How To Make Writing Songs An Everyday Routine
Want to get better at writing songs? Make writing a part of your everyday routine. Make it a part of who you are. How do you do that?
Establish Me Time
Set aside a certain amount of time each day to write. Pick the time of day you are at your most creative. Make it the same time every day.
Make sure everyone else knows that this is your time. You are not to be disturbed. After a while friends and family members will get the message.
This is the best way to improve upon anything in your life, including songwriting.
Even thirty minutes a day can go a long way toward becoming a better songwriter. Because when we do something regularly, it is always on our minds.
Don't Let Yourself Say "Not Today"
There are days when I don't feel like writing songs. And I must admit that I don't write every day. But on the days that I don't write, I work on recording tracks for one of my songs. (Luckily I have a backlog of songs yet to be recorded.)
I'm okay with this because I am still doing something toward fulfilling my musical goals.
But most of the time I do force myself to write something, even when I don't want to.
We can come up with hundreds of reasons why we should not write today:"There's not enough time today."
"I have more 'important' things to do today."
"I'm stuck for ideas today."
"I'm too tired to write today."
"No one really wants to hear the crap I was going to write today!"
Sound familiar? That last one is a personal favourite!
Writer's block and self-pity aside, you can always find time to write something. Even if it's only a couple of lines. A couple of lines a day goes a long way.
When you write every day you truly are a songwriter.
The Twenty Minute Deal
Sometimes I'll play a little game with myself. When I feel that I don't have enough time to write I'll say, "I really don't have much time but I guess I could spare twenty minutes."
What's twenty minutes, right?
I'll sit at my computer, and open the song I've been working on. (I never leave it in plain sight, because I can't stand the idea of anyone else peering at my half-baked lyrics!)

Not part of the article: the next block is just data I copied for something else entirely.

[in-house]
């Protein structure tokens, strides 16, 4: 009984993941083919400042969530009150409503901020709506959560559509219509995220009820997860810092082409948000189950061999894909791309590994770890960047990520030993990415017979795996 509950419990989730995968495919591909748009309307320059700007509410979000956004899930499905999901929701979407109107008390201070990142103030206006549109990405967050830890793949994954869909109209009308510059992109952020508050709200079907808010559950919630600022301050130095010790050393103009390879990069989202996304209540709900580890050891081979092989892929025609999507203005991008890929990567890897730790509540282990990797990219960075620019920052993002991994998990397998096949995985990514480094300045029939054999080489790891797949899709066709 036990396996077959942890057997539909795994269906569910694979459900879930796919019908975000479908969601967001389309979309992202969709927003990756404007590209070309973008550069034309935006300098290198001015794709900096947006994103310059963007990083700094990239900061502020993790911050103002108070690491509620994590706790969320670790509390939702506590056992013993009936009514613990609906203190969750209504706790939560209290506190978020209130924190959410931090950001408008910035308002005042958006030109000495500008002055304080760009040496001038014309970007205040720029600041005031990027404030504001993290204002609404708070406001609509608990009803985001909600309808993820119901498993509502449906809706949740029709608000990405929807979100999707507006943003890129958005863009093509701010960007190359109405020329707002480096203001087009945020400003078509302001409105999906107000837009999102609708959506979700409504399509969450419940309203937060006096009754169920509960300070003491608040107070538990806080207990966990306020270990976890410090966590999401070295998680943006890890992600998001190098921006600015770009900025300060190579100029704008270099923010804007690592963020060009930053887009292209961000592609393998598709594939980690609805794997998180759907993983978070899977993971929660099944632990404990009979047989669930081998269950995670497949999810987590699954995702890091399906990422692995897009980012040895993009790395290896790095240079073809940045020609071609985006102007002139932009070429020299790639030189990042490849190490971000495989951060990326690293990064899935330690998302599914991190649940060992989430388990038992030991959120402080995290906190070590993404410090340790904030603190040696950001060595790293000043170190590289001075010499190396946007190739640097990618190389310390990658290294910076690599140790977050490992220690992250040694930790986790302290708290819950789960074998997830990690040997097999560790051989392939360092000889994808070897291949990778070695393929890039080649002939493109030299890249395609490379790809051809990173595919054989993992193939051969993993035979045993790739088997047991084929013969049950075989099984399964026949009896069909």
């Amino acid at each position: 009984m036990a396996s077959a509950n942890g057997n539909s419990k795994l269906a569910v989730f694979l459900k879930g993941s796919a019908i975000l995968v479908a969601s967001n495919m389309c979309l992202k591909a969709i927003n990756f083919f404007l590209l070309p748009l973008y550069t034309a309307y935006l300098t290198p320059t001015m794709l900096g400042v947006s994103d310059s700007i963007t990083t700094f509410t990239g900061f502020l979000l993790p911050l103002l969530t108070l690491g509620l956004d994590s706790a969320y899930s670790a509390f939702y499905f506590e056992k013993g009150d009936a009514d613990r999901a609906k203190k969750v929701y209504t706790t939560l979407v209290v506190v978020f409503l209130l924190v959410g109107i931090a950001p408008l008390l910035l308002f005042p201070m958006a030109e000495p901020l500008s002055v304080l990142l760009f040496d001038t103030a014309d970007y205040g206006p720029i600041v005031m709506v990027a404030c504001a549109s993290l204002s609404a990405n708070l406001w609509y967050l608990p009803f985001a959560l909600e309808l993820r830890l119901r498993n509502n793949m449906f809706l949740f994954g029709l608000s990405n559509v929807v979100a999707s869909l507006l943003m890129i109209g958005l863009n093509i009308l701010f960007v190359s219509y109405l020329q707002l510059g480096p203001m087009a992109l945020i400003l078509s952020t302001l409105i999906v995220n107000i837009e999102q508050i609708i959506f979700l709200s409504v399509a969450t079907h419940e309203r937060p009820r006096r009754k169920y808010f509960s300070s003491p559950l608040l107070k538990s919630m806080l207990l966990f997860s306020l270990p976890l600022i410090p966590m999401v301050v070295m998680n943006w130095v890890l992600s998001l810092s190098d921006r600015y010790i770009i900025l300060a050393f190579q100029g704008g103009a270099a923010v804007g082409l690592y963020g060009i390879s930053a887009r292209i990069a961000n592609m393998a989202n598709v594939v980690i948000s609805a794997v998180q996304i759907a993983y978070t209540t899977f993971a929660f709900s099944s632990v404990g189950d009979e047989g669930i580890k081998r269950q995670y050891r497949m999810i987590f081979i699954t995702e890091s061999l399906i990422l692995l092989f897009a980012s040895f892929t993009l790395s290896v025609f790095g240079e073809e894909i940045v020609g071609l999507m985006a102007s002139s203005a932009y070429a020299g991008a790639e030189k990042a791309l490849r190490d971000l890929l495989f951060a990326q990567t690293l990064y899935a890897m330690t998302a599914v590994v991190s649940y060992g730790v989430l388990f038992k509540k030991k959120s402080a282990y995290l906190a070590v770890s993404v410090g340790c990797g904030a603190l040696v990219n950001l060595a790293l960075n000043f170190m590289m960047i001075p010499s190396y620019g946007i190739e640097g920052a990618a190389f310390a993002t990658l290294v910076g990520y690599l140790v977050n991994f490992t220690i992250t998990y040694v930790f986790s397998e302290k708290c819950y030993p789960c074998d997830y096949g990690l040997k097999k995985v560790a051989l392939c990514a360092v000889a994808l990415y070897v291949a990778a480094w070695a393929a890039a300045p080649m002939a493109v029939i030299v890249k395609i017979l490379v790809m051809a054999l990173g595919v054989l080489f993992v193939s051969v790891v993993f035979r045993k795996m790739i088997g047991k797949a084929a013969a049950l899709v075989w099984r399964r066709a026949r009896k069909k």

I'll look at the clock and promise myself I won't get up or do anything else for twenty minutes.
Nine times out of ten I end up sitting there for well over twenty minutes. And I have contributed something new to the song.
Even if it's just a few words.
Then I congratulate myself. This is very important. We songwriters are sensitive souls, and often feel the need to validate what we do.
Even if I write nothing during those twenty minutes, I still congratulate myself on a job well done. Why? Because I kept my promise with myself.
I sat there and worked on my song. Which brings me to my next little nugget of wisdom:
Even when we are not writing songs we are writing songs!
The Subconscious Songwriter
Even when we're mowing the lawn or doing the laundry, our subconscious is working on our song.
We may not even be aware of it, but on some level we are always writing. That's why some of our best ideas seem to come out of the blue.
Hasn't this happened to you before?:
You've been working on a song for weeks. It's pretty good, except you can't find a way to wrap up your chorus lyric in a way that makes you say "Yes! That's it!"
You may have even begun to think this song will never be finished. Maybe it's time to let it go and move on.
Then one day (out of the blue), "Eureka!" It hits you. The perfect lyric, boiled down to say exactly what you've been trying to say for weeks!
You weren't even working on the song. Or so you thought. You thought you were taking out the garbage.
This has happened to me so many times, I know it must have happened to you too.
So you can relax a bit, in the knowledge that your subconscious is always at work writing songs. But do try to do some regular conscious writing as often as you can. Preferably daily.
Insist upon your me time!
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